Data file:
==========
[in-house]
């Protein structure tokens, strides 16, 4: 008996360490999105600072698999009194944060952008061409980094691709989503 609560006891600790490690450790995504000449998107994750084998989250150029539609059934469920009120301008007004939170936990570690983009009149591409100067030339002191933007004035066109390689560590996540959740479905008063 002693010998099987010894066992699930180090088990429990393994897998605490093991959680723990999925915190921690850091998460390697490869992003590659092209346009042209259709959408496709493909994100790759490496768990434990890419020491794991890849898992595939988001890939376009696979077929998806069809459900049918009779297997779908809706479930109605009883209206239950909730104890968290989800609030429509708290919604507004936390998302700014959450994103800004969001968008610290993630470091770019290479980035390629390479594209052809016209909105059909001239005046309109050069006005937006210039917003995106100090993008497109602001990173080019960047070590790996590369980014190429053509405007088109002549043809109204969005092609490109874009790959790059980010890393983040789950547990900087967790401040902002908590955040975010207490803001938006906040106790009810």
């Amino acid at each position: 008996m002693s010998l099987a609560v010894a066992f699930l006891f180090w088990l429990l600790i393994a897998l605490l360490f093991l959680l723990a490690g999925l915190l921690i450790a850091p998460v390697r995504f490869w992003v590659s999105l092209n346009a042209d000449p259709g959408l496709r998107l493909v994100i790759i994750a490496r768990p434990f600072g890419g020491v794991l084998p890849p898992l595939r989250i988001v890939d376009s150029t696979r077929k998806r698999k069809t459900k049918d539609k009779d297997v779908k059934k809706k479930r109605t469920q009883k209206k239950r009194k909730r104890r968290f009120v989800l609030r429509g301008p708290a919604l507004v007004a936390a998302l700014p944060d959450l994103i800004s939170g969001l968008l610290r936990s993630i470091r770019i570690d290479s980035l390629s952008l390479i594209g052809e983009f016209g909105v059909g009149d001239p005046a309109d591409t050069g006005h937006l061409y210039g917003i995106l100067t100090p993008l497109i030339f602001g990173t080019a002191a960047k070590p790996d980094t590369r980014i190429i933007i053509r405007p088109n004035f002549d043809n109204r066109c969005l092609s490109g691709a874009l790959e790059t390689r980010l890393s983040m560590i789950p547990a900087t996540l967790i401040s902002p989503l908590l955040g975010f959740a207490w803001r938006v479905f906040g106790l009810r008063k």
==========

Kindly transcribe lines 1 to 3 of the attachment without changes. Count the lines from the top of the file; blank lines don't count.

[in-house]
């Protein structure tokens, strides 16, 4: 008996360490999105600072698999009194944060952008061409980094691709989503 609560006891600790490690450790995504000449998107994750084998989250150029539609059934469920009120301008007004939170936990570690983009009149591409100067030339002191933007004035066109390689560590996540959740479905008063 002693010998099987010894066992699930180090088990429990393994897998605490093991959680723990999925915190921690850091998460390697490869992003590659092209346009042209259709959408496709493909994100790759490496768990434990890419020491794991890849898992595939988001890939376009696979077929998806069809459900049918009779297997779908809706479930109605009883209206239950909730104890968290989800609030429509708290919604507004936390998302700014959450994103800004969001968008610290993630470091770019290479980035390629390479594209052809016209909105059909001239005046309109050069006005937006210039917003995106100090993008497109602001990173080019960047070590790996590369980014190429053509405007088109002549043809109204969005092609490109874009790959790059980010890393983040789950547990900087967790401040902002908590955040975010207490803001938006906040106790009810």
């Amino acid at each position: 008996m002693s010998l099987a609560v010894a066992f699930l006891f180090w088990l429990l600790i393994a897998l605490l360490f093991l959680l723990a490690g999925l915190l921690i450790a850091p998460v390697r995504f490869w992003v590659s999105l092209n346009a042209d000449p259709g959408l496709r998107l493909v994100i790759i994750a490496r768990p434990f600072g890419g020491v794991l084998p890849p898992l595939r989250i988001v890939d376009s150029t696979r077929k998806r698999k069809t459900k049918d539609k009779d297997v779908k059934k809706k479930r109605t469920q009883k209206k239950r009194k909730r104890r968290f009120v989800l609030r429509g301008p708290a919604l507004v007004a936390a998302l700014p944060d959450l994103i800004s939170g969001l968008l610290r936990s993630i470091r770019i570690d290479s980035l390629s952008l390479i594209g052809e983009f016209g909105v059909g009149d001239p005046a309109d591409t050069g006005h937006l061409y210039g917003i995106l100067t100090p993008l497109i030339f602001g990173t080019a002191a960047k070590p790996d980094t590369r980014i190429i933007i053509r405007p088109n004035f002549d043809n109204r066109c969005l092609s490109g691709a874009l790959e790059t390689r980010l890393s983040m560590i789950p547990a900087t996540l967790i401040s902002p989503l908590l955040g975010f959740a207490w803001r938006v479905f906040g106790l009810r008063k």